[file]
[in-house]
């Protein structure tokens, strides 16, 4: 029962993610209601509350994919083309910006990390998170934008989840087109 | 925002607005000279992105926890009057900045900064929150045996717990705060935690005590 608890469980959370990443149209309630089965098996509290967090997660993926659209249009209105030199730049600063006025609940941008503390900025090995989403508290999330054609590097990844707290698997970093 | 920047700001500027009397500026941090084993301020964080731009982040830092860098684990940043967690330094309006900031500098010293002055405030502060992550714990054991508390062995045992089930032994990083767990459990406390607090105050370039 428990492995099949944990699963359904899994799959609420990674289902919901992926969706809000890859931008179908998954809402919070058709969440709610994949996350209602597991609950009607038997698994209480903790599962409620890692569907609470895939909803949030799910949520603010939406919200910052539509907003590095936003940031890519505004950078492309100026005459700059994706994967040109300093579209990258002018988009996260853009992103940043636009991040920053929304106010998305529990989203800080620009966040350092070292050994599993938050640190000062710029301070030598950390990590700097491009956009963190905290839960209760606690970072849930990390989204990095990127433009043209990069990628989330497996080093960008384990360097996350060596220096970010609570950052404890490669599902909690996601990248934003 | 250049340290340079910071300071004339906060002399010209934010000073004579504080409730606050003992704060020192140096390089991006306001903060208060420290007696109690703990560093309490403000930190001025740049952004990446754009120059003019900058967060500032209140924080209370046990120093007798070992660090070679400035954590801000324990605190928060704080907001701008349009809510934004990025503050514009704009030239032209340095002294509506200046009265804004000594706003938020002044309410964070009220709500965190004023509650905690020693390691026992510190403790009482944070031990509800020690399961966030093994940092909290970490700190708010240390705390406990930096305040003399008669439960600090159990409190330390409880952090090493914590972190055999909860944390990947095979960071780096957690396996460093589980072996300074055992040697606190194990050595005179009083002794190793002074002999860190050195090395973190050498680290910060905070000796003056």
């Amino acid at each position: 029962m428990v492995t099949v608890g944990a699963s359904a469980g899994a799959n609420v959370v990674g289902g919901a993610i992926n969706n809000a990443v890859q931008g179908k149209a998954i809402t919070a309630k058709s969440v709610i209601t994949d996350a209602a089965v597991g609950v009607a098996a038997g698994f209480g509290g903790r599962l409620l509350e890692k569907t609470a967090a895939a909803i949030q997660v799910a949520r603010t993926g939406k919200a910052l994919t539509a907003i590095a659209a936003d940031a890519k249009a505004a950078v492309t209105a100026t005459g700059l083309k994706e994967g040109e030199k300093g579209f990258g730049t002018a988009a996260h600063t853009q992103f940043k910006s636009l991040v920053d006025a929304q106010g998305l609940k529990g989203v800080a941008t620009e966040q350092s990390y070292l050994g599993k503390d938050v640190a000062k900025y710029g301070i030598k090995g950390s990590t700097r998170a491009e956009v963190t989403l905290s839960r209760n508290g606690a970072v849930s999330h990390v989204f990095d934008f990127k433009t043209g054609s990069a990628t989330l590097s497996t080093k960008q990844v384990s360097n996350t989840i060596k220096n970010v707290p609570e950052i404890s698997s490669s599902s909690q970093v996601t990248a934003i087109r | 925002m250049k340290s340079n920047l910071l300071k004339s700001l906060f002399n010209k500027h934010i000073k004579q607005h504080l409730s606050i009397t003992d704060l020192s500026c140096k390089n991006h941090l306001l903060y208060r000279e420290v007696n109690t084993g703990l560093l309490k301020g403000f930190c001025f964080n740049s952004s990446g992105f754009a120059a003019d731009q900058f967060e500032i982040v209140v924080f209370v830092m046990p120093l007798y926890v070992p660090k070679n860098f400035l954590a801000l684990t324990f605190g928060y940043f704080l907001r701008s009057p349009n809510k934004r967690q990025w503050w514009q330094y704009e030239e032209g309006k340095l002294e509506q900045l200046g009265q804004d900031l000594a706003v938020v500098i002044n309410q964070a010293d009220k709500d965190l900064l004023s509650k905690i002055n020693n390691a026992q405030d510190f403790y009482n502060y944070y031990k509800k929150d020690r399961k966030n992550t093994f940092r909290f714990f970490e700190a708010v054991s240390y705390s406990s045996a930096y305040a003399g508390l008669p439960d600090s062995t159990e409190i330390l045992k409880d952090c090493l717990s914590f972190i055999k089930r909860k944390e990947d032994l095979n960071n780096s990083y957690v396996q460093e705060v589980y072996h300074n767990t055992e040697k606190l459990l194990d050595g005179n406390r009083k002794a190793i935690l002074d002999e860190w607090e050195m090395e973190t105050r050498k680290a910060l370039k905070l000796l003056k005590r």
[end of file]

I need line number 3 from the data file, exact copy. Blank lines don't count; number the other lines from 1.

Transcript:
């Amino acid at each position: 029962m428990v492995t099949v608890g944990a699963s359904a469980g899994a799959n609420v959370v990674g289902g919901a993610i992926n969706n809000a990443v890859q931008g179908k149209a998954i809402t919070a309630k058709s969440v709610i209601t994949d996350a209602a089965v597991g609950v009607a098996a038997g698994f209480g509290g903790r599962l409620l509350e890692k569907t609470a967090a895939a909803i949030q997660v799910a949520r603010t993926g939406k919200a910052l994919t539509a907003i590095a659209a936003d940031a890519k249009a505004a950078v492309t209105a100026t005459g700059l083309k994706e994967g040109e030199k300093g579209f990258g730049t002018a988009a996260h600063t853009q992103f940043k910006s636009l991040v920053d006025a929304q106010g998305l609940k529990g989203v800080a941008t620009e966040q350092s990390y070292l050994g599993k503390d938050v640190a000062k900025y710029g301070i030598k090995g950390s990590t700097r998170a491009e956009v963190t989403l905290s839960r209760n508290g606690a970072v849930s999330h990390v989204f990095d934008f990127k433009t043209g054609s990069a990628t989330l590097s497996t080093k960008q990844v384990s360097n996350t989840i060596k220096n970010v707290p609570e950052i404890s698997s490669s599902s909690q970093v996601t990248a934003i087109r | 925002m250049k340290s340079n920047l910071l300071k004339s700001l906060f002399n010209k500027h934010i000073k004579q607005h504080l409730s606050i009397t003992d704060l020192s500026c140096k390089n991006h941090l306001l903060y208060r000279e420290v007696n109690t084993g703990l560093l309490k301020g403000f930190c001025f964080n740049s952004s990446g992105f754009a120059a003019d731009q900058f967060e500032i982040v209140v924080f209370v830092m046990p120093l007798y926890v070992p660090k070679n860098f400035l954590a801000l684990t324990f605190g928060y940043f704080l907001r701008s009057p349009n809510k934004r967690q990025w503050w514009q330094y704009e030239e032209g309006k340095l002294e509506q900045l200046g009265q804004d900031l000594a706003v938020v500098i002044n309410q964070a010293d009220k709500d965190l900064l004023s509650k905690i002055n020693n390691a026992q405030d510190f403790y009482n502060y944070y031990k509800k929150d020690r399961k966030n992550t093994f940092r909290f714990f970490e700190a708010v054991s240390y705390s406990s045996a930096y305040a003399g508390l008669p439960d600090s062995t159990e409190i330390l045992k409880d952090c090493l717990s914590f972190i055999k089930r909860k944390e990947d032994l095979n960071n780096s990083y957690v396996q460093e705060v589980y072996h300074n767990t055992e040697k606190l459990l194990d050595g005179n406390r009083k002794a190793i935690l002074d002999e860190w607090e050195m090395e973190t105050r050498k680290a910060l370039k905070l000796l003056k005590r």